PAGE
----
next place oblige it to control itself.” 3
The primary purpose sought to be achieved by governance under a
constitution is to secure the liberty of citizens and even non-citizens, who
are amenable to the authority of the State.
The liberty and freedoms,
which people desire, cannot be secured by mere aspirations.
It requires
constant vigilance and commitment to constitutional culture on the part of
the society as well as the individuals chosen to run the government to
secure the liberty of the members of the society. Written constitutions are
generally open textured documents for the participatory evolution of
democratic practices.
There is nothing in the text of our Constitution, either in the Preamble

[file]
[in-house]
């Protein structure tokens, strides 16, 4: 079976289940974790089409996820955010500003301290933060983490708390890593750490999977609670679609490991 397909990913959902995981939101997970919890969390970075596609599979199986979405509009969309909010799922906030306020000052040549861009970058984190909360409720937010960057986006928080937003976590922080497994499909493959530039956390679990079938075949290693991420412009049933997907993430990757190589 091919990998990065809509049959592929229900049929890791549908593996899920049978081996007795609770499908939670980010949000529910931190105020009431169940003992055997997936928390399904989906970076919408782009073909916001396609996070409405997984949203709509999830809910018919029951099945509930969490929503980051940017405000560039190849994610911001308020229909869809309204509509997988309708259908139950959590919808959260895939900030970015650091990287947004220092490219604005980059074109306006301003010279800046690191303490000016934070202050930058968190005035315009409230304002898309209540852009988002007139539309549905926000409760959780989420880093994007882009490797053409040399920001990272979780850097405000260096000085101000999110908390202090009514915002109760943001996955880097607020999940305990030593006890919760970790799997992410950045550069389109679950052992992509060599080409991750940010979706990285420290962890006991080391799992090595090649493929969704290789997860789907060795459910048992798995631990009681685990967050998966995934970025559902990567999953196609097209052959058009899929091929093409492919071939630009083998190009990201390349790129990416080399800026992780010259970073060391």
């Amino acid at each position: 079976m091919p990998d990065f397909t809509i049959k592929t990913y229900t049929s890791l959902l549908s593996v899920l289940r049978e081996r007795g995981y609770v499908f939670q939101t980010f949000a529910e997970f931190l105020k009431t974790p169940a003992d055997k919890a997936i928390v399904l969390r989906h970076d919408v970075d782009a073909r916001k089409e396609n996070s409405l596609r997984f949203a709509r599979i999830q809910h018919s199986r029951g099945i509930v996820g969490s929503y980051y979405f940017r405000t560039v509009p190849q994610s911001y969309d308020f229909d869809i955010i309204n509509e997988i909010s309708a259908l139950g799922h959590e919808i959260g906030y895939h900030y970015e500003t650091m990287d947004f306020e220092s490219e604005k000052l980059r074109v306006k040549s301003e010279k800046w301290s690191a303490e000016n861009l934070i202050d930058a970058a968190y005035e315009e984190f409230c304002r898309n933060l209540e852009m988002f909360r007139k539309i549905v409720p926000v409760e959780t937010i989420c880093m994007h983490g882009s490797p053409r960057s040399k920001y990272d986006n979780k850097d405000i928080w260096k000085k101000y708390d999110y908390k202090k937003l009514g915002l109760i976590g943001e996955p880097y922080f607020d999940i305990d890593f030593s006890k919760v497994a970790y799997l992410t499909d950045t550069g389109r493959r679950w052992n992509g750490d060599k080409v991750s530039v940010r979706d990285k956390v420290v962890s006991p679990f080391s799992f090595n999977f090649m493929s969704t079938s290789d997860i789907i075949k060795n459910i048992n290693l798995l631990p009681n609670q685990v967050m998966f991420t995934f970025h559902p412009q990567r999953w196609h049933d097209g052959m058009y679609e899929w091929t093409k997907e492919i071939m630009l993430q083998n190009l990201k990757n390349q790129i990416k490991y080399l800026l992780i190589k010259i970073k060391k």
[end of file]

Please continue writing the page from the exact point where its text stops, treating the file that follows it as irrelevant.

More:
or in any other part, which makes any declaration that the purpose of the
Constitution is to establish a government to secure an orderly society. That
is understood by default.
What else is sought to be achieved by the
Constitution? In other words, what are the goals sought to be achieved by
the Constitution, requires examination.
Every society has its own distinct history, its own problems emanating
from causes either natural or man-made over centuries. India had and still
has its own peculiar problems.
They are: vast population with relatively
The Federalist No.51 (1788) [According to my version, it is Madison]
3limited natural resources, inequitable distribution of wealth among its people
and inequitable control over the natural resources and the means of
production of goods and services, mind-boggling diversity of religious,
cultural and social beliefs and practices of the various groups of inhabitants
of this country coupled with the complex political history of this country,